Resident Evil Survivor
|Resident Evil Survivor|
|Platform(s)||PlayStation, Microsoft Windows|
|Genre(s)||Light gun shooter|
Resident Evil Survivor[a] is a light gun shooter video game developed by Tose and published by Capcom. It was released on the PlayStation in Japan on January 27, 2000, in Europe on March 31, 2000 and in North America on August 30, 2000. It is a spin-off of the Resident Evil video game series. A Microsoft Windows version was released only in China and Taiwan on September 7, 2002.
As the first release of the Gun Survivor series, this game was a major difference from the main Resident Evil series, substituting the third-person perspective of the previous games to a first-person view. The Japanese and European versions of the game were compatible with Namco's GunCon/G-Con 45 light gun, making it one of the first off-rail light gun games, whereas light-gun compatibility was removed from the North American release due to shooting games being partly blamed for the motivation of the then-recent Columbine High School massacre. It was followed by Resident Evil Survivor 2 – Code: Veronica.
The player takes control of an amnesiac protagonist, struggling desperately against overwhelming odds to stay alive and uncover his identity. Survivor's gameplay is a combination of first-person shooter and arcade-style light gun game. The player views the environment from the perspective of the character (first person view) and moves the character through the environment with the controller. At the same time, if the player wishes to attack an enemy or destroy an object, they press a button which allows them to control a crosshair on the screen. This crosshair can be moved to any location within the main character's line of sight. When using a light gun, players move around by shooting off screen to move and the side buttons to turn, and point at the screen to shoot enemies.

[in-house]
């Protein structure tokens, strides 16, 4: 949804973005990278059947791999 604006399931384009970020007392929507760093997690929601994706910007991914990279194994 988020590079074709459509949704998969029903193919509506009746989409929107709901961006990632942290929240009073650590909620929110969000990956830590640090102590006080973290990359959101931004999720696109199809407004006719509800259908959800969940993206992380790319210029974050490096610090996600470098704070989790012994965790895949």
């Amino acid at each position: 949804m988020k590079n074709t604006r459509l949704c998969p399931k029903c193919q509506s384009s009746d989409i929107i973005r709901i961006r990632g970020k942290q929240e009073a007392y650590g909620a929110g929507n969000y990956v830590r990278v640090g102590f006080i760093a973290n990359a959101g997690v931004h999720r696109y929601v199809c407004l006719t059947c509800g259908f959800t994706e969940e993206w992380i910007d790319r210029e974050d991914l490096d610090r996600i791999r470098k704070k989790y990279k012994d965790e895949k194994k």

The game borrows its enemies from Resident Evil 2, featuring the zombie models from that game, as well as creatures such as Lickers, the Ivy plants, Moth Giants and Tyrants. In addition, Survivor also reintroduces the original Hunters from the first Resident Evil and features two new enemies in the form of the Umbrella Trashsweeper unit – soldiers armed with machine guns – and the Hypnos T-Type, a new Tyrant model that evolves into different forms. The player's arsenal consists almost entirely of pistols, such as the Glock 17 and the CZ75 with unlimited ammo. As the protagonist progresses through the game, the player receives larger weapons to aid in defending against even more dangerous opposition while they make their way through Umbrella's ruined city and shadowy research labs. The game features branching paths that allow the player to determine how the story will unfold and whom they will meet along the way.